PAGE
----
W.A. Criswell, Defining Miracles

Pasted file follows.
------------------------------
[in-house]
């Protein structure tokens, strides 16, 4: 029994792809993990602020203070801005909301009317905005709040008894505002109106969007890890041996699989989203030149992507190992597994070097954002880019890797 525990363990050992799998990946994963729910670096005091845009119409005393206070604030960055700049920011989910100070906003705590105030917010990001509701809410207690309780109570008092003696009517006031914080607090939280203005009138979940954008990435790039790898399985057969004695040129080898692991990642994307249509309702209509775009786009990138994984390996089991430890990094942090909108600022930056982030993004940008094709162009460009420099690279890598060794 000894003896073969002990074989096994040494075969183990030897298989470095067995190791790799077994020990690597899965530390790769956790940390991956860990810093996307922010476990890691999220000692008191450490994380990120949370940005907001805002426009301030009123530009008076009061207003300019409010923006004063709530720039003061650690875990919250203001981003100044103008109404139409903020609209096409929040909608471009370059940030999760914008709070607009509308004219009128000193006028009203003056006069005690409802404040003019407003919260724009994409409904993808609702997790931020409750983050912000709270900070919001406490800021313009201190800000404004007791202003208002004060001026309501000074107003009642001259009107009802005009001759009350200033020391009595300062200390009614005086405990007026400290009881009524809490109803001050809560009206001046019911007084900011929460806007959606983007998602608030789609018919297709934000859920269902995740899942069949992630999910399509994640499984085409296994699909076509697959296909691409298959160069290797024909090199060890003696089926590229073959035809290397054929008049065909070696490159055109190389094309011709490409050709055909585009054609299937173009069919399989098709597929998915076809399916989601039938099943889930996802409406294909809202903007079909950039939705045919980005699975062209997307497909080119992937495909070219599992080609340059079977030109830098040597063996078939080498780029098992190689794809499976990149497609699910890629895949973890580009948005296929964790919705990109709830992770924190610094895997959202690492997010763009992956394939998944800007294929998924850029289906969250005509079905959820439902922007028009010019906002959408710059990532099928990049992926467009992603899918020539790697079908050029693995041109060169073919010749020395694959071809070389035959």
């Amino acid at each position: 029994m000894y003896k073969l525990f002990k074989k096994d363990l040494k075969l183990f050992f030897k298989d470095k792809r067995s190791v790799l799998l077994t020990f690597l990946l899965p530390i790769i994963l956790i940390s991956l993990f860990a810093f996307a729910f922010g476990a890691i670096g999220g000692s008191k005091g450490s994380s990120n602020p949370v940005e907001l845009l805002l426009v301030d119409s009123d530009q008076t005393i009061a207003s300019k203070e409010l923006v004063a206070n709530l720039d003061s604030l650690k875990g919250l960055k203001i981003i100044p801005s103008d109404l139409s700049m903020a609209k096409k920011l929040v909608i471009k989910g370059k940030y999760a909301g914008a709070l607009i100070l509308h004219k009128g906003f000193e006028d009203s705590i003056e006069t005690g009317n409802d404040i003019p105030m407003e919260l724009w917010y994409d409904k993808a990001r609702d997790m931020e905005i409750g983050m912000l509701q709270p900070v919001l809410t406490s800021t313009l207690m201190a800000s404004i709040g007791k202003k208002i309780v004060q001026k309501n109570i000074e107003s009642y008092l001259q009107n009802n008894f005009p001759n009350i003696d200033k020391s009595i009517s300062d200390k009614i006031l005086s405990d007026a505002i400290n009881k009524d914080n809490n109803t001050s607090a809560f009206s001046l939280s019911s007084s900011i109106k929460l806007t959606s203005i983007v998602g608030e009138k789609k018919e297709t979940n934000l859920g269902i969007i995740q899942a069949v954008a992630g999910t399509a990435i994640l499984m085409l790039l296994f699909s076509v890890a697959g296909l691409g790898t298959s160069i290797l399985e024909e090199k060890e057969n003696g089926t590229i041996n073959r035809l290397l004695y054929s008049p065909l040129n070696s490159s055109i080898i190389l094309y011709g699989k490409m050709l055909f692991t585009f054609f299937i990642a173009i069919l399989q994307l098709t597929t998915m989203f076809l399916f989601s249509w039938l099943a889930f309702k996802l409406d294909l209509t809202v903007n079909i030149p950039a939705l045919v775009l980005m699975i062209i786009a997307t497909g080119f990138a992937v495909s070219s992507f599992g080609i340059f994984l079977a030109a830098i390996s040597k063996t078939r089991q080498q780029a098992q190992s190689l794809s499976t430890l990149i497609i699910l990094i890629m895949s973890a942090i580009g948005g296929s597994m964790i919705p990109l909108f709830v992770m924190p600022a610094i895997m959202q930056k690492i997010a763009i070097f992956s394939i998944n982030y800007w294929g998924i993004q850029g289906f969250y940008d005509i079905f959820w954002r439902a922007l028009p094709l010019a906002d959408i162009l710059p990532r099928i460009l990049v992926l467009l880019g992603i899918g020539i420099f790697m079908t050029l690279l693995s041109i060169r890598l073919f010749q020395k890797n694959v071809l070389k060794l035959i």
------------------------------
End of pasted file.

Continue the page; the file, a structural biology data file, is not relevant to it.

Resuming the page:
See the source imageA miracle “is an interruption, an intervention, in the system of nature as we know it. It is a temporary suspension of the laws that govern this world as we commonly observe them. A miracle is ‘supernatural,’ above the ‘natural.’ The virgin birth of our Lord Jesus Christ is a ‘miracle.’ Thee is no other way to explain the birth of Christ as one without a human father except as a sovereign act of God suspending the laws of nature. We say ‘a sunset is a miracle of beauty and loveliness,’ or ‘a Christian is a miracle of grace or ‘a mother is a miracle of patience and self-sacrifice.’ But this use of the word is not in the same sense as turning common dust into insects (Moses), or dividing a stream by the sweep of a mantle (Elijah and Elisha), or feeding five thousand with a few loaves and fishes (Jesus). To turn water into wine through the processes of nature is one thing; to turn water into wine by fiat [meaning “decree”], as a sovereign act apart from the processes of nature, is another thing. The latter is truly a ‘miracle.” (The Holy Spirit in Today’s World, pgs. 145-46)

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